I’ve just started reading my Jan/Feb/Mar edition of the excellent quarterly magazine for women writers, Mslexia.
I was shocked to read that the judges for the Costa Book Awards 2010 announced in November that they had only been able to find three “biographies of merit” to shortlist this year. This is the award that has been won in the past by such excellent biographies as Clare Tomlin’s biography of Samuel Pepys (which I read and loved), not to mention stellar fiction such as The Curious Case of the Dog in the Night-time by Mark Haddon, and Behind The Scenes At The Museum by Kate Atkinson, both first novels that more than deserved the exposure.
So why is it that they weren’t presented with more decent biographies this year? They insist that their choice of only three books was not intended to be taken as a comment on the state of biography writing in the UK today, but I can’t help wondering whether it has something to do with our current obsession with the lives of “celebrities”.
A quick search on Amazon for biographies released in 2010 brings up a dazzling array of celebrity biographies, including such unlikely subjects as Justin Beiber, the teenage US singing sensation, and current obsession of many “tweenagers”, who can hardly have had time to have enough of a life to warrant a full-length biography! Of course, there are the more cerebral ones, such as biographies of Mark Twain and Kate Adie, but the overwhelming bias is for celebrities, including singers, footballers and TV stars.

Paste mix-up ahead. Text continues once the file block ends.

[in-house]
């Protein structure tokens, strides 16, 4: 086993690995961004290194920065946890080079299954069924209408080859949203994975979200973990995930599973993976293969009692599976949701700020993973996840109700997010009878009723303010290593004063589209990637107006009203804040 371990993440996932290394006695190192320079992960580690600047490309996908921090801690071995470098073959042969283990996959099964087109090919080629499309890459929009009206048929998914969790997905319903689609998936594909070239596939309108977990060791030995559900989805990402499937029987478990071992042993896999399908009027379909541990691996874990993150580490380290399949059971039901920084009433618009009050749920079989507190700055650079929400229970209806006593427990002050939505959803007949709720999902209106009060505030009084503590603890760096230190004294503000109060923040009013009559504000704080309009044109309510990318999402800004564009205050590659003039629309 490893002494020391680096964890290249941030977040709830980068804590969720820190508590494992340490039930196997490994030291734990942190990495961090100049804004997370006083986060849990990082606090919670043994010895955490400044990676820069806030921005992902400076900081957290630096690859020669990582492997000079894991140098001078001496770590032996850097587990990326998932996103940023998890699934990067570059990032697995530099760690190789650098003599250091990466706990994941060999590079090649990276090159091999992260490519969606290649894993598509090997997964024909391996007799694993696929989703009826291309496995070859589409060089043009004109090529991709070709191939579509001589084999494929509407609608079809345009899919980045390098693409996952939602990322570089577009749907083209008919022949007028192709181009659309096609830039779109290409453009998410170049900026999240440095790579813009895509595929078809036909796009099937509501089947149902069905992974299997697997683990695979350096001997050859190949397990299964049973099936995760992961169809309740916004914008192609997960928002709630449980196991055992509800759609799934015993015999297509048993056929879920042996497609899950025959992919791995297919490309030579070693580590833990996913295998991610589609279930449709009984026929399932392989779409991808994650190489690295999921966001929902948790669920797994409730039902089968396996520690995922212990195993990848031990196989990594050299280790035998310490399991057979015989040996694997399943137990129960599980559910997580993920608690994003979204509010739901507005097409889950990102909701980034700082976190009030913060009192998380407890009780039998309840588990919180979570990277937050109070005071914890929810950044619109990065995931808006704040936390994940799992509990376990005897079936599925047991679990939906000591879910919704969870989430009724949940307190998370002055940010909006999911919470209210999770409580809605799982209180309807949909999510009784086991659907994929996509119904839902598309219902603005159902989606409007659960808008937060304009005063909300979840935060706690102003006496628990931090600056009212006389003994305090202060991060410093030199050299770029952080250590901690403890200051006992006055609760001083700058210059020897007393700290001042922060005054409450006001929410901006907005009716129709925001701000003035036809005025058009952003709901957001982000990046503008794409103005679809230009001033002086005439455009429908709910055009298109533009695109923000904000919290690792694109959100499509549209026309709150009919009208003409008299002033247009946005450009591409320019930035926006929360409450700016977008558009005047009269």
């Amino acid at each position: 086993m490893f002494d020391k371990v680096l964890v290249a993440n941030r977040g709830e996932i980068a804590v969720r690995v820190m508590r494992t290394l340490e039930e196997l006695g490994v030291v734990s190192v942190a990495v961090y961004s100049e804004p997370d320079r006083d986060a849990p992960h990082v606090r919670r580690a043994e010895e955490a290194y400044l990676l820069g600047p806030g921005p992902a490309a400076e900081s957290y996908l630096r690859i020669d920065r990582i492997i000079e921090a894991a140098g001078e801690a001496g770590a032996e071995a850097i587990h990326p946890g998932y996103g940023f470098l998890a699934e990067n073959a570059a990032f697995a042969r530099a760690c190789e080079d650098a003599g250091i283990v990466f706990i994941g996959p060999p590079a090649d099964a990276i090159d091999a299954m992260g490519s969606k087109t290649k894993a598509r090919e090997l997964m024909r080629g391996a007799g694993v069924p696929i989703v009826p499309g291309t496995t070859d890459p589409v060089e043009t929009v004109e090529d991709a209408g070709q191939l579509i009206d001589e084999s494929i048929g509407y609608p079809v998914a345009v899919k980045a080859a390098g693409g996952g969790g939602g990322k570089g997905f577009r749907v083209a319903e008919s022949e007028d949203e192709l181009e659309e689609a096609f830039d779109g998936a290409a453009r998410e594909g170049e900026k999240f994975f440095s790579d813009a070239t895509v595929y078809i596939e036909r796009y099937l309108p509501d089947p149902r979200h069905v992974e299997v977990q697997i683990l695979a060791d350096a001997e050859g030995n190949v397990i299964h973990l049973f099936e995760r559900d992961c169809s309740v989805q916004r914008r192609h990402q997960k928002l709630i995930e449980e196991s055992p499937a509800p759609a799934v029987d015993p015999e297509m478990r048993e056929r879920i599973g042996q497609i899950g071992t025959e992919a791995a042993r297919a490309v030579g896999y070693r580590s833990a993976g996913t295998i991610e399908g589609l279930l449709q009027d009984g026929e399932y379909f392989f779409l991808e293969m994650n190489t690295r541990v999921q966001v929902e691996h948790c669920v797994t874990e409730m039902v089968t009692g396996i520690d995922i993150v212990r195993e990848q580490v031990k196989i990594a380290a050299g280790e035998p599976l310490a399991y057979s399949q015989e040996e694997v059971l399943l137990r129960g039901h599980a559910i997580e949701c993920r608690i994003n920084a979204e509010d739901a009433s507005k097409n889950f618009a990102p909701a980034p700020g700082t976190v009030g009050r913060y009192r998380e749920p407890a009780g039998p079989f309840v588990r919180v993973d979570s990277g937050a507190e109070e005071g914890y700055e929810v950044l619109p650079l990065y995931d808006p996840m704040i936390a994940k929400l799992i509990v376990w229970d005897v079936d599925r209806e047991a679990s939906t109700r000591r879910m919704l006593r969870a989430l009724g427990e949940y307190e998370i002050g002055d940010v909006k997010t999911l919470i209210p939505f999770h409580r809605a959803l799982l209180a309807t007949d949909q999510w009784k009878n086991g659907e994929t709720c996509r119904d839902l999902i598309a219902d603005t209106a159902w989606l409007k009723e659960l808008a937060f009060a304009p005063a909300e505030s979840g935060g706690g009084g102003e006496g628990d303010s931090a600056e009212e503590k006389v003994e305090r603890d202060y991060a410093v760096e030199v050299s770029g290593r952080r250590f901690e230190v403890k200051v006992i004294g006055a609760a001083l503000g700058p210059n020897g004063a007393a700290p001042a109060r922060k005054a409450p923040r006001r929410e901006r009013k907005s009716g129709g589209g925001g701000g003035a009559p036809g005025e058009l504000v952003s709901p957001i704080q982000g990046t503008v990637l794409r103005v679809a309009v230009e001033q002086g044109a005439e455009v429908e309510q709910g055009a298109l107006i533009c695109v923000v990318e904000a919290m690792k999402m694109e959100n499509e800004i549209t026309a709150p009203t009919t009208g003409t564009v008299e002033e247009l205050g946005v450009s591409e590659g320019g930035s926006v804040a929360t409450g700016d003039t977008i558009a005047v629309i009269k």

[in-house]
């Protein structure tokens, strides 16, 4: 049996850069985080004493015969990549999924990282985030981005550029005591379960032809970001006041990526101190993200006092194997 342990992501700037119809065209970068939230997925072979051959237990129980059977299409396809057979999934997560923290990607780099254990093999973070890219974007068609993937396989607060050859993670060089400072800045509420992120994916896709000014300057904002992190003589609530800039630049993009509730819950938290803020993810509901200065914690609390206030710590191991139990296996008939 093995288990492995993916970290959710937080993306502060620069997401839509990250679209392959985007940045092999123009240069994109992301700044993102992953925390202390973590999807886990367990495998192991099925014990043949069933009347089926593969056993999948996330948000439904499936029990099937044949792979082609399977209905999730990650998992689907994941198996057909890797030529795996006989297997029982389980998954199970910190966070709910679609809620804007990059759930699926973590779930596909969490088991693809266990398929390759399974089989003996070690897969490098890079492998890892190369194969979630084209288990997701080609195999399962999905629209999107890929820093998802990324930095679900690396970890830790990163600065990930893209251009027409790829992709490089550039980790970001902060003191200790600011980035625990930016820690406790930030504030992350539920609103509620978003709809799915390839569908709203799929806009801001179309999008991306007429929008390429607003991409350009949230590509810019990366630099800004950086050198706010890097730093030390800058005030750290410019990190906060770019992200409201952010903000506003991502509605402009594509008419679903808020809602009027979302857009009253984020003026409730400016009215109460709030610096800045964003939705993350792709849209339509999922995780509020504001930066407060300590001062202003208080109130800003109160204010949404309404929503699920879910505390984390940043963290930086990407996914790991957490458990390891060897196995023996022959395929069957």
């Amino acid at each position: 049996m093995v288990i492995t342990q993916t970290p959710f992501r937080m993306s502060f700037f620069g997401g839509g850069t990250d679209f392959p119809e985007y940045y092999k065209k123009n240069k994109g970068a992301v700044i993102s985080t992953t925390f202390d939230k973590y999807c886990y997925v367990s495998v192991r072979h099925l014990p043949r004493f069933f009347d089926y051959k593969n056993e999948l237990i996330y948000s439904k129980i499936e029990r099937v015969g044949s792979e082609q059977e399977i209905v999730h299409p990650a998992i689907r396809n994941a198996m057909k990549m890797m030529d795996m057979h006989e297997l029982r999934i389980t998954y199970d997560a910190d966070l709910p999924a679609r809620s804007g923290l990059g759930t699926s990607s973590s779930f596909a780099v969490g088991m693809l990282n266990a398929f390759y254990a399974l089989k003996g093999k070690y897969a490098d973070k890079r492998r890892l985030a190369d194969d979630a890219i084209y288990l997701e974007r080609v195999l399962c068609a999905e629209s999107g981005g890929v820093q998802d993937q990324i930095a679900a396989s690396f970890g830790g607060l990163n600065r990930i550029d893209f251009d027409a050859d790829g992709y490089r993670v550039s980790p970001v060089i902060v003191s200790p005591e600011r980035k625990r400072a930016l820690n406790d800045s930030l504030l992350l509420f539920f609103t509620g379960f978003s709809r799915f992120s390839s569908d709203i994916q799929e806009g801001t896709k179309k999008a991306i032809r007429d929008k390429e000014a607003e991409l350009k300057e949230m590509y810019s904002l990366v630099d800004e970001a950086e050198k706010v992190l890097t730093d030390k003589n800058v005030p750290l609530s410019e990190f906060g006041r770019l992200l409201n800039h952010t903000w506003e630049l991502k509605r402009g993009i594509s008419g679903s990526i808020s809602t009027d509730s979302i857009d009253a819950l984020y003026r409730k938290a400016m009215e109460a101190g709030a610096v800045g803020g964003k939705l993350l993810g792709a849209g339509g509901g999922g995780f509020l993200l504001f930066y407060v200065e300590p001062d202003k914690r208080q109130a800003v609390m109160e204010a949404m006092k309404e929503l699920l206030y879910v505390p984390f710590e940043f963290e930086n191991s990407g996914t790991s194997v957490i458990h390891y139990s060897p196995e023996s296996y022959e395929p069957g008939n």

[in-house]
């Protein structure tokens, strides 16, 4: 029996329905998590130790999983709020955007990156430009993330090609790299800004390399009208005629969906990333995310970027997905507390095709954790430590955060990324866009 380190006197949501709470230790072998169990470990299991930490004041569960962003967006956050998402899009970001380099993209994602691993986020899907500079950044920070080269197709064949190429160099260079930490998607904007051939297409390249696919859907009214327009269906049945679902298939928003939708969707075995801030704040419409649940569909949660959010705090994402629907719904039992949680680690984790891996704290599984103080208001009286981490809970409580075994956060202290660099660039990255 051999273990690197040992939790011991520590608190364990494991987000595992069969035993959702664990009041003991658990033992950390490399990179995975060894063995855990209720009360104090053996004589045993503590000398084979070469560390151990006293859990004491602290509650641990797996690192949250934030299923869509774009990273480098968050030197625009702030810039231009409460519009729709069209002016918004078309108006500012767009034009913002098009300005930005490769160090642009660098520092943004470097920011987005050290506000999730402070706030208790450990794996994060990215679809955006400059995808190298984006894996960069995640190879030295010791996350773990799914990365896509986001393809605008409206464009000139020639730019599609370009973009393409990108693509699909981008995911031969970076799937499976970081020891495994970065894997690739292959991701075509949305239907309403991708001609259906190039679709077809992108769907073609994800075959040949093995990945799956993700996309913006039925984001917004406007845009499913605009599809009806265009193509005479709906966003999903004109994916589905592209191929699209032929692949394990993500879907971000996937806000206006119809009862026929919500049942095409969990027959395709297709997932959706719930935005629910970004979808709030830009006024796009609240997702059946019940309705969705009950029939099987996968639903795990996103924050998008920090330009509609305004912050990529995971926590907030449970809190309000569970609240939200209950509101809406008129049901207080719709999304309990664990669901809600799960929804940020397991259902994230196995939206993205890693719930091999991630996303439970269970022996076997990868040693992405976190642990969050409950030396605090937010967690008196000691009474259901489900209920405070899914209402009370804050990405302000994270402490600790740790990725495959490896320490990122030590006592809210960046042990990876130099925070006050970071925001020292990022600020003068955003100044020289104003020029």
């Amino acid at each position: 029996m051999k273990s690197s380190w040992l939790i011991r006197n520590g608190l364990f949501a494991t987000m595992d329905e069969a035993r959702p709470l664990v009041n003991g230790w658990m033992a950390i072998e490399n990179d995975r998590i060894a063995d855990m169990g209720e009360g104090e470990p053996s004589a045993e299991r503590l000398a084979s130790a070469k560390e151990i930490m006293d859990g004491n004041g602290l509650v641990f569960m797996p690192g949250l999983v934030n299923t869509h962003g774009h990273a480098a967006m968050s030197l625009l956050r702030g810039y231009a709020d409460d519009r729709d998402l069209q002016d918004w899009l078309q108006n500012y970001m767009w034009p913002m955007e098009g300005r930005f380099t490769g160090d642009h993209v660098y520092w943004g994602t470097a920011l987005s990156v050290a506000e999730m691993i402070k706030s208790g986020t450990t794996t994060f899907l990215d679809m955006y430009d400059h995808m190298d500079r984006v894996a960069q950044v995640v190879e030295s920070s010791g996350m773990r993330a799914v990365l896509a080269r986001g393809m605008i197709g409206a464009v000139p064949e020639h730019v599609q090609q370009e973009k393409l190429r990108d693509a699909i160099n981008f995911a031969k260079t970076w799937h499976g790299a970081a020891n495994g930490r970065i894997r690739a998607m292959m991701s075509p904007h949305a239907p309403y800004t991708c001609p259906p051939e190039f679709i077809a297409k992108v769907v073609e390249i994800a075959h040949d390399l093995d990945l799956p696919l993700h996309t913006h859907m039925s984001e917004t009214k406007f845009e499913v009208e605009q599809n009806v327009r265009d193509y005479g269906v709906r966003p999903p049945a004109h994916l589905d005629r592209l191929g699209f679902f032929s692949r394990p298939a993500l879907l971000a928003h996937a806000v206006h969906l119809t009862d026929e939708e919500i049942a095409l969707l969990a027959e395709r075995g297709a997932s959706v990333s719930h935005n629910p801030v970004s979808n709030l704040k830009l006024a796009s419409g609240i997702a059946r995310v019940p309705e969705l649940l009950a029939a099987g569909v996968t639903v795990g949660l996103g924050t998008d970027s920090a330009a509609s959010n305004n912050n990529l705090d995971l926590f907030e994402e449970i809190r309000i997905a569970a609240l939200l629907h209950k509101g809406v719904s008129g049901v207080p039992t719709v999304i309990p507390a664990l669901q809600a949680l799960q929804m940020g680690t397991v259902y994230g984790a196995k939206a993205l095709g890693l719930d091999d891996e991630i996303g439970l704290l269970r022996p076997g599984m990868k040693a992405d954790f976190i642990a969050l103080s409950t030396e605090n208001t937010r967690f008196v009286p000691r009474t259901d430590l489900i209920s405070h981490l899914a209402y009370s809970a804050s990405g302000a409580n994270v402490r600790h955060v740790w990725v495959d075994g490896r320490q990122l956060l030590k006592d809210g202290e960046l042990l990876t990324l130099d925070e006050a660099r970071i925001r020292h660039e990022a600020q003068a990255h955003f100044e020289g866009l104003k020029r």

I’m not saying that there isn’t a readership for these sorts of books, or that they shouldn’t be being published. I myself have read the odd celebrity biography in the past, if it’s of someone I admire. What worries me is that publishers and booksellers, driven as they all seem to be these days by the promise of the “big buck”, will pass over a well-written and insightful biography of a great writer, or an ordinary person who had an extraordinary life, in favour of one of the latest famous-for-five-minutes “star”, which they know will sell in its billions within a few weeks of release. After all, you can’t be as sure of success with a biography of Virginia Woolf as you can with one of Katie Price.
This kind of short-term thinking seems to pervade every area of life these days. In the era of e-mail, social networking and instant messaging, we all want results straight away. Nurturing something new and untried means taking a risk on failure, and it’s not something that any of us seem prepared to do in these “pile-em-high, sell-em-quick” times.
This hunger for all things celebrity shows no signs of abating any time soon. I just hope that the world of publishing, book-selling and book reading doesn’t become irrevocably damaged by it.